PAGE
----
Mother’s Day and the Enola Gay
Mother’s Day is essentially a celebration of life. On this day we honour the person who gave us life: our mother. For most people, the idea of motherhood epitomises feelings of love, safety and nurturing.
Also sacrifice and protection.
However, for those who have lost their mother – to death or dementia – or who never knew their mother, this day can be one of sadness. Amid the flowers and festivities of a conventional Mother’s Day celebration, it is important to offer these folk support. A simple check-in can make a huge difference.
Likewise, if the birth of a child is like bringing a new colour into the world, the death of a child feels like all colour is gone. Perhaps because despite our constant babble about success, sovereignty, scandal and other worldly concerns, the purpose of life is life itself: making life, sharing lives. What point life if the world we create for our children will not nurture them?
The Test of Parenthood
Becoming a parent is a mixture of life-changing love and strangely enough, fear. There are many tough decisions that parents must make. There are so many ways in this world that our children can be hurt. On Mother’s Day, spare a thought for those who have lost a child.
Symbolic of this terrible conundrum is the story of the Enola Gay. Name sound familiar but you’re not sure why?
The Enola Gay was the American Boeing B-29 Superfortress bomber that dropped the first atom bomb on the city of Hiroshima in Japan, 6 August 1945. This, and the second bomb on Nagasaki, led to the surrender of the Japanese, thus ending World War 2. The bomber was flown by Colonel Paul Tibbets and named after his mother, Enola Gay Tibbets, as a gesture of love.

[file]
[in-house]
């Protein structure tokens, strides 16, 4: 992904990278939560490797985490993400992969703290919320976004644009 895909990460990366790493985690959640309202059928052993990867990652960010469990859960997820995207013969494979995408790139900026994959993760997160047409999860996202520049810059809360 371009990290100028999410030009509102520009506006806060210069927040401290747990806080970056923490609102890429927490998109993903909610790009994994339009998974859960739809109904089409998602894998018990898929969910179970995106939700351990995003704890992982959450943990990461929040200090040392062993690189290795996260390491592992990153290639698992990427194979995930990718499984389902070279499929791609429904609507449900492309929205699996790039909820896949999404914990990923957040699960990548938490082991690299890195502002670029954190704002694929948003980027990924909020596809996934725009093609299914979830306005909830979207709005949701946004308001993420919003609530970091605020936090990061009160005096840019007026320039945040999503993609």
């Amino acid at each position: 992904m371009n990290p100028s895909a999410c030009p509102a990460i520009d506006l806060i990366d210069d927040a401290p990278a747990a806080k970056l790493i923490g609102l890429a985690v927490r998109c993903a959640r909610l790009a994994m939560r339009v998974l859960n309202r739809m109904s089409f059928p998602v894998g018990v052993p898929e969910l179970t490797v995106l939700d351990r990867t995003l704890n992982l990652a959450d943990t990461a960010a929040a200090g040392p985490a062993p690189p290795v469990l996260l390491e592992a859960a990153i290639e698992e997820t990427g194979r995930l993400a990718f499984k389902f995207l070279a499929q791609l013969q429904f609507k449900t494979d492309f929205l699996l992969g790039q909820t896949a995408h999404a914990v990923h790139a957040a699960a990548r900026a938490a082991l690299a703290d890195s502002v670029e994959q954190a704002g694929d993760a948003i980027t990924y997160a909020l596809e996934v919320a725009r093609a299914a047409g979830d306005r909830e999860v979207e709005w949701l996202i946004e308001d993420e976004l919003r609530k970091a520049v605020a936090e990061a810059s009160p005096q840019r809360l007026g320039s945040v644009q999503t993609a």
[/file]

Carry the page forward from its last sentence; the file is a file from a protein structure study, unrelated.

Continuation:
Yet the Enola Gay represents the antithesis of motherhood – the sole purpose of an atom bomb is to destroy life. There is no so-called ‘honourable’ physical engagement between soldiers, no personal danger to those who order the bombing and great loss of non-combatant men, women and children. The detonation of this bomb took the world into a nuclear age, bringing with it the capability for mass annihilation. Today, the mushroom cloud is used as a symbol of death.
The Hiroshima atomic bomb killed about 80,000 people; the second bomb on Nagasaki killed approximately 45,000 people. Both bombs caused great physical damage to the cities and subsequent radiation sickness.
But by the same hand this bomb forced the surrender of the Japanese, saving hundreds of thousands, possibly millions, of lives on both sides. This includes both soldiers and civilians. It saved Allied soldiers from the invasion of the Japanese mainland. It ended the Japanese belief in never surrendering.
Previous bombings of Tokyo by two American B-29s killed 25,000 people in one raid and 100,000 in a second. Multiply these existing figures by an estimate of the bombing raids necessary in an invasion of Japan and the American action is justified. Dropping the atomic bombs on Japan was a horrible decision to have to make, made from the place of fear that is war. Tibbet himself said, “Morality, there is no such thing in warfare.”
The atomic bombing of Japan is still the greatest ethical debate of the 20th century.
A Cry For Peace
War is inhuman. War means death, no matter how it is delivered. Acts of atrocity committed under the cover of war affect generations and the dread of nuclear war hangs over us still. Think of the mothers who have lost their children in war, who have seen their sons and daughters go to war, who wait hourly for news of their deaths.
On this Mother’s Day, take a moment to wish for peace in our world, for all.
Want to do something? Donate to Medicins sans Frontieres/Doctors Without Borders and the Red Cross, who provide crucial medical aid in warzones around the world.
“I shall write peace upon your wings,
and you shall fly around the world
so that children will no longer have
to die this way.”
― Teshima Yusuke 手島悠介